An interesting book ‘Culture Crash: the killing of the creative class’ written by US journalist Scott Timberg, has been launched last January, printed by Yale University Press. Timberg tries to explore the future of the creative middle class, art and artists: a segment of society that hasn’t seen a prosperous period in years. What about the future then? In a scenario where the creative class was to disappear, Timberg theorises that on the medium-long run, the ones who will still be working in the arts and culture sector will be those that are doing it for free. Just like an hobby, perhaps a luxury. The consequence? A widespread cultural impoverishment destined to affect everyone.
Let’s think about the lonely writer, the poet, the painter: they are our conscience, they are – to use one of Timberg’s metaphors – the caged birds inside the mine. They perceive changes before everyone else, and without them we would lose a crucial detector. Some of the numbers gathered by Timberg in his book concerning the employment sector in the US reveal a gloomy picture. Since 2008 the graphic design sector has lost the 19,8% of its jobs, photography has lost the 25,6% while architecture has lost an astonishing 29,8%.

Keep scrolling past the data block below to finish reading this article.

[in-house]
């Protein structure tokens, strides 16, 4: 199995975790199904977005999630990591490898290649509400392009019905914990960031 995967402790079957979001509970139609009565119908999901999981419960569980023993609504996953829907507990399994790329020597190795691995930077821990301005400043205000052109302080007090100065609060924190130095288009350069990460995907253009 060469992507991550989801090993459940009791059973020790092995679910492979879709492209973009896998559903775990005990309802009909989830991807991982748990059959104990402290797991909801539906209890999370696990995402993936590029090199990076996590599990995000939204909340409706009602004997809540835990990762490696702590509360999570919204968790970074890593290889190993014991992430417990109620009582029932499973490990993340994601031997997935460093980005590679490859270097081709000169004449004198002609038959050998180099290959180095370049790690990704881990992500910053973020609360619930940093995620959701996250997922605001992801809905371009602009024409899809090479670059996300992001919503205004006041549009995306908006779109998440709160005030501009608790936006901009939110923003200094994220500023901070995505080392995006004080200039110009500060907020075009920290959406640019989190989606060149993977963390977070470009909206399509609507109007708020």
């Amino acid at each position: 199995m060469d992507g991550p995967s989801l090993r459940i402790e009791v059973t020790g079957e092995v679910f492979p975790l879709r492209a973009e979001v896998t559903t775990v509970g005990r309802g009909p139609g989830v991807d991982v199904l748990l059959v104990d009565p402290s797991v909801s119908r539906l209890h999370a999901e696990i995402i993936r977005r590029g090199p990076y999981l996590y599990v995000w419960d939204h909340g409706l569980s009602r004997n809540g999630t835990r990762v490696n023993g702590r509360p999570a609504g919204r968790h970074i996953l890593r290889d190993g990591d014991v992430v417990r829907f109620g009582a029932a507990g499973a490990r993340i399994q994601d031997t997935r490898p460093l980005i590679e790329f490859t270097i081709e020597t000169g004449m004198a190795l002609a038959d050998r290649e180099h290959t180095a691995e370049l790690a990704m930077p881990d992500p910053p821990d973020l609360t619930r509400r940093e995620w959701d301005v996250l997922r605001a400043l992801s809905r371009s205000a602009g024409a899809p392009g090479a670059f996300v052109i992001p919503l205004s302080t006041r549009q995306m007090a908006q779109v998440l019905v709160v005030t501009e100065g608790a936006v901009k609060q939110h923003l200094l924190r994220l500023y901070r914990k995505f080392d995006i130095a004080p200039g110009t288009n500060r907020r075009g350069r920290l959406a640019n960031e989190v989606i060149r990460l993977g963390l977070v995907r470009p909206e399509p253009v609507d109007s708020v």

Timberg’s forecasts have triggered a flow of comments on mainstream newspapers from all around the world, however on the Guardian newspaper they’ve received one of the most spot-on critiques. John Kampfner said that at the end of the day, enterprise, culture and art are not enemies and there’ve never been as many opportunities as there are today for creators, provided they are capable of instilling a bit of entrepreneurial spirit in whatever they embark on. According to Kampfner, there’s only one problem: we need to accept that the past is gone and it will never come back.